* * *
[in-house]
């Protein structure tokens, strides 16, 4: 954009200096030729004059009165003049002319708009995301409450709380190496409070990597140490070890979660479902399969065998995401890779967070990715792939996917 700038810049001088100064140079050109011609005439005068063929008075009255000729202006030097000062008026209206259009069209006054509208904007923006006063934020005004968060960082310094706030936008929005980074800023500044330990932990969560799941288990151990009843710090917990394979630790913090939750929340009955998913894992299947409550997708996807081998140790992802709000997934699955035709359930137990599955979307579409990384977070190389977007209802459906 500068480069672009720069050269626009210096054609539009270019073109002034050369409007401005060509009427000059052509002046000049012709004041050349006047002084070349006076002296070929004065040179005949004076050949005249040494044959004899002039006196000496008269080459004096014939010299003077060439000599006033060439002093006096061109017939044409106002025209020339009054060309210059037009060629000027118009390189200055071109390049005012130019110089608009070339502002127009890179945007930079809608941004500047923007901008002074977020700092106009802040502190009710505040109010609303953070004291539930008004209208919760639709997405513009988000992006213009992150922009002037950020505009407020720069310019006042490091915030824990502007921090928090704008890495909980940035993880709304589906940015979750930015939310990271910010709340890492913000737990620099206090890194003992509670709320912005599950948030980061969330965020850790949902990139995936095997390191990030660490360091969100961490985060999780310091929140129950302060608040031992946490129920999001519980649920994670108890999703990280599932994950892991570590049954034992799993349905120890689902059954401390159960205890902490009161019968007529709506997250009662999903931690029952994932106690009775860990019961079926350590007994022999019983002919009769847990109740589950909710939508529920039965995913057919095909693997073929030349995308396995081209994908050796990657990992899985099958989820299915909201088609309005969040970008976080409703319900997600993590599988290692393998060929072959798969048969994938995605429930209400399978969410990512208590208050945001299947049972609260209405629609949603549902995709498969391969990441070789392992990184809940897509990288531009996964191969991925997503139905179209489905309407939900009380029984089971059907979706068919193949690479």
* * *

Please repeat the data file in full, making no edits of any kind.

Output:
[in-house]
């Protein structure tokens, strides 16, 4: 954009200096030729004059009165003049002319708009995301409450709380190496409070990597140490070890979660479902399969065998995401890779967070990715792939996917 700038810049001088100064140079050109011609005439005068063929008075009255000729202006030097000062008026209206259009069209006054509208904007923006006063934020005004968060960082310094706030936008929005980074800023500044330990932990969560799941288990151990009843710090917990394979630790913090939750929340009955998913894992299947409550997708996807081998140790992802709000997934699955035709359930137990599955979307579409990384977070190389977007209802459906 500068480069672009720069050269626009210096054609539009270019073109002034050369409007401005060509009427000059052509002046000049012709004041050349006047002084070349006076002296070929004065040179005949004076050949005249040494044959004899002039006196000496008269080459004096014939010299003077060439000599006033060439002093006096061109017939044409106002025209020339009054060309210059037009060629000027118009390189200055071109390049005012130019110089608009070339502002127009890179945007930079809608941004500047923007901008002074977020700092106009802040502190009710505040109010609303953070004291539930008004209208919760639709997405513009988000992006213009992150922009002037950020505009407020720069310019006042490091915030824990502007921090928090704008890495909980940035993880709304589906940015979750930015939310990271910010709340890492913000737990620099206090890194003992509670709320912005599950948030980061969330965020850790949902990139995936095997390191990030660490360091969100961490985060999780310091929140129950302060608040031992946490129920999001519980649920994670108890999703990280599932994950892991570590049954034992799993349905120890689902059954401390159960205890902490009161019968007529709506997250009662999903931690029952994932106690009775860990019961079926350590007994022999019983002919009769847990109740589950909710939508529920039965995913057919095909693997073929030349995308396995081209994908050796990657990992899985099958989820299915909201088609309005969040970008976080409703319900997600993590599988290692393998060929072959798969048969994938995605429930209400399978969410990512208590208050945001299947049972609260209405629609949603549902995709498969391969990441070789392992990184809940897509990288531009996964191969991925997503139905179209489905309407939900009380029984089971059907979706068919193949690479």